Manipulating the Facebook News Feed

On average, internet users spend more time staring at Facebook than any other website. For active users in the US, this amounts to about 40 minutes per day. That's a lot.

Approximately 1.2 billion people use Facebook daily, of which about 204 million or so are active users in the US and Canada (out of a total of 349 million). Google may outpace Facebook in visits to the site, but the entire point of a search engine is to help you find what you're looking for, which usually means routing you away from the search engine.

Because it commands so many eyeballs in the aggregate, the top of your Facebook news page is one of the most valuable pieces of real estate on the internet.

Like the Google search algorithm, the system that controls the Facebook news feed is shrouded in secrecy. The company says that it determines which stories to show based on your connections and activity. Advertisers are very interested in connecting and being active with you, and so there is a natural fit for someone who has merchandise and wants you to notice their products to connect with you on Facebook. Like Google, targeted advertising is how Facebook makes most of its income.

Like any system, the Facebook news feed can be manipulated to achieve a certain result. One way to counter this is to use a special link - instead of simply - after you've logged into the site:

That snippet at the end - "?sk=h_chr" lets Facebook know that you want your News feed sorted in chronological order, instead of sorted by the News feed algorithm. That gives Facebook less of an opportunity to sort your friends' posts for you, and instead you'll just get the recent stuff. I don't have a ton of connections on Facebook - I use it solely for personal communication - so this is perfect for me. Getting this to work in the mobile application is a little trickier, but still possible (click the "More" button, or the horizontal lines, and look for "Most Recent" under "Favorites").

Another way to have fun with the news feed is to trick it. While we don't know for sure, based on observation, we assume that Facebook's system is designed to give extra weight to posts that are 1) exciting, 2) personal, 3) involve major life events. In theory, putting words like "new baby," "marriage," or "new job" are going to be more likely to be noticed than "Going to the gym now." To see this in action, check this post out. Or this one.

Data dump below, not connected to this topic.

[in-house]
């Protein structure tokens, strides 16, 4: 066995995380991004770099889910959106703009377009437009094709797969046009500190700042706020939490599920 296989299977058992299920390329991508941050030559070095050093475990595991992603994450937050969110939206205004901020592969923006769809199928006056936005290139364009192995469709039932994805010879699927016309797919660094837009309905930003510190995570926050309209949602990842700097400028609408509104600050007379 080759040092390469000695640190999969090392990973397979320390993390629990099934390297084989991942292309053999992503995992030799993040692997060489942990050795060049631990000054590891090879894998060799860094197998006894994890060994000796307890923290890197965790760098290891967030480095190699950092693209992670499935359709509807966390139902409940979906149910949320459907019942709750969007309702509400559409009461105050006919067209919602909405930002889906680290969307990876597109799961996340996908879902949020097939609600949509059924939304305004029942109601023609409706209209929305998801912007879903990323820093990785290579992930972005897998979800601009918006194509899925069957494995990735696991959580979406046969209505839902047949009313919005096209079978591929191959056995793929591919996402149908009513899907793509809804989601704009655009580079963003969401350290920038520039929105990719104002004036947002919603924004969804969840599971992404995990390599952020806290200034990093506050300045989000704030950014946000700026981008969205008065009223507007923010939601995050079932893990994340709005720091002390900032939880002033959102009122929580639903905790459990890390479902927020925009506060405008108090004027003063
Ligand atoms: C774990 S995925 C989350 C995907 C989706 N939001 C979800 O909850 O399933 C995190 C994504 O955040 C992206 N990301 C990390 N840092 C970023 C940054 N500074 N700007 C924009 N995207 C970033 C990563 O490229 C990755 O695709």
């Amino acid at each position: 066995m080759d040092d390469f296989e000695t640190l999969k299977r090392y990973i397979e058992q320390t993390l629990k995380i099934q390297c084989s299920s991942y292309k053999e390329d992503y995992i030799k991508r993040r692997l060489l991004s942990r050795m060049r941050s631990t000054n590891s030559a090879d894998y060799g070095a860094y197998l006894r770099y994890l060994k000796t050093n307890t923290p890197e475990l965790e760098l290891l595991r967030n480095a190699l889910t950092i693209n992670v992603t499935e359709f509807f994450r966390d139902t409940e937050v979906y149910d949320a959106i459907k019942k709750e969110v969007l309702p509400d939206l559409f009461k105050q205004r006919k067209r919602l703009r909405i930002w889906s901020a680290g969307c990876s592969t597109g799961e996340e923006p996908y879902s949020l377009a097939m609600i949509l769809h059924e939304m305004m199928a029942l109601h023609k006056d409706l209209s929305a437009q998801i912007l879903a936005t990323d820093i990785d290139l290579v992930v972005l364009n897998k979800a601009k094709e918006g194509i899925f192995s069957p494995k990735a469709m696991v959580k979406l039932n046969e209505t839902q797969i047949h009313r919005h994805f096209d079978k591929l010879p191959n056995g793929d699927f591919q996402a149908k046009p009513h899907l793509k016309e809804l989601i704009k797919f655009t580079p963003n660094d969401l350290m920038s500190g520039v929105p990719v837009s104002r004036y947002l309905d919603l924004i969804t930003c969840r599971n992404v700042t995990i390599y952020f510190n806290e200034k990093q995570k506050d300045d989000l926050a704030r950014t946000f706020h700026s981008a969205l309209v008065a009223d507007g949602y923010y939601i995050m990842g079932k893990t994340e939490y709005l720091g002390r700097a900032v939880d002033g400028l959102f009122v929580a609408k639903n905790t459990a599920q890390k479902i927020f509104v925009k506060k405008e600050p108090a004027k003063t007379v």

Advertisers have figured this out as well, and because so much money is at stake, someone was going to find a shortcut to getting their content promoted. Similar to the issues of click bait with Google, services labeled as "Like Farms" now exist to generate buzz around an advertiser's products via their Facebook page. Because the news algorithm appears to be reinforcing (more attention results in more promotion), generating a rapid amount of "Likes" and hence traffic early is an inorganic but quick and dirty way to get noticed.

“With AuthenticLikes, we observed likes from more than 700 profiles within the first four hours of the second day of data collection,” say De Cristofaro and co. After that, there was not a single additional like.

The team say this is likely to be the result of automated bots operating a set of fake profiles. Just why Facebook is unable to prevent this kind of activity is not clear.

The quote above is from MIT's Technology Review, which recently studied the phenomena. Another study from Cornell is coming soon.

Facebook itself is very aware of all of this, of course. In late August they implemented some policy changes to crack down on the more egregious click-baiting.

In conclusion, I don't think that any of this is necessary bad or evil. Like radio and broadcast television before it, Facebook, Twitter, and Google all provide us with incredible services in communication and search capability without directly charging us anything, which is amazing when you think about it.

If you don't want Facebook or other companies offering targeted advertising, you can always delete your account and not use the (free) service anymore. If that's a bridge too far, don't volunteer any information about yourself other than the bare minimum. When you spend 15 minutes telling Facebook which TV shows you like and what kind of car you drive, what do you think they do with that information?